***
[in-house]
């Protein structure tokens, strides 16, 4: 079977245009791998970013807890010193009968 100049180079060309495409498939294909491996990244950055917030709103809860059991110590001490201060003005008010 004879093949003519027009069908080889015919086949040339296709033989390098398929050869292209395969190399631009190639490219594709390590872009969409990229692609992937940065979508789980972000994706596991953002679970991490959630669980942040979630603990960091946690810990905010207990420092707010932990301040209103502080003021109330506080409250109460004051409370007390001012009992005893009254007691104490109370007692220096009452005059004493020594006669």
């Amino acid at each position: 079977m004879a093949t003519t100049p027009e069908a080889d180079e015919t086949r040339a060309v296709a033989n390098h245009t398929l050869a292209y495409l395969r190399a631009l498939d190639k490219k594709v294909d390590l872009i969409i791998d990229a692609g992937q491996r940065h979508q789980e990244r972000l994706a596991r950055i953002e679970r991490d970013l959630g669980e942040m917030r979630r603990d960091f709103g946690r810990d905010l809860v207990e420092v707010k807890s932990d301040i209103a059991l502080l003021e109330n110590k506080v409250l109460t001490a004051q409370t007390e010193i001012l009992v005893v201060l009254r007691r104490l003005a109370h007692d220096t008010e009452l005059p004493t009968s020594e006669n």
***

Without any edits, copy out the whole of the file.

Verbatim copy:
[in-house]
């Protein structure tokens, strides 16, 4: 079977245009791998970013807890010193009968 100049180079060309495409498939294909491996990244950055917030709103809860059991110590001490201060003005008010 004879093949003519027009069908080889015919086949040339296709033989390098398929050869292209395969190399631009190639490219594709390590872009969409990229692609992937940065979508789980972000994706596991953002679970991490959630669980942040979630603990960091946690810990905010207990420092707010932990301040209103502080003021109330506080409250109460004051409370007390001012009992005893009254007691104490109370007692220096009452005059004493020594006669």
């Amino acid at each position: 079977m004879a093949t003519t100049p027009e069908a080889d180079e015919t086949r040339a060309v296709a033989n390098h245009t398929l050869a292209y495409l395969r190399a631009l498939d190639k490219k594709v294909d390590l872009i969409i791998d990229a692609g992937q491996r940065h979508q789980e990244r972000l994706a596991r950055i953002e679970r991490d970013l959630g669980e942040m917030r979630r603990d960091f709103g946690r810990d905010l809860v207990e420092v707010k807890s932990d301040i209103a059991l502080l003021e109330n110590k506080v409250l109460t001490a004051q409370t007390e010193i001012l009992v005893v201060l009254r007691r104490l003005a109370h007692d220096t008010e009452l005059p004493t009968s020594e006669n």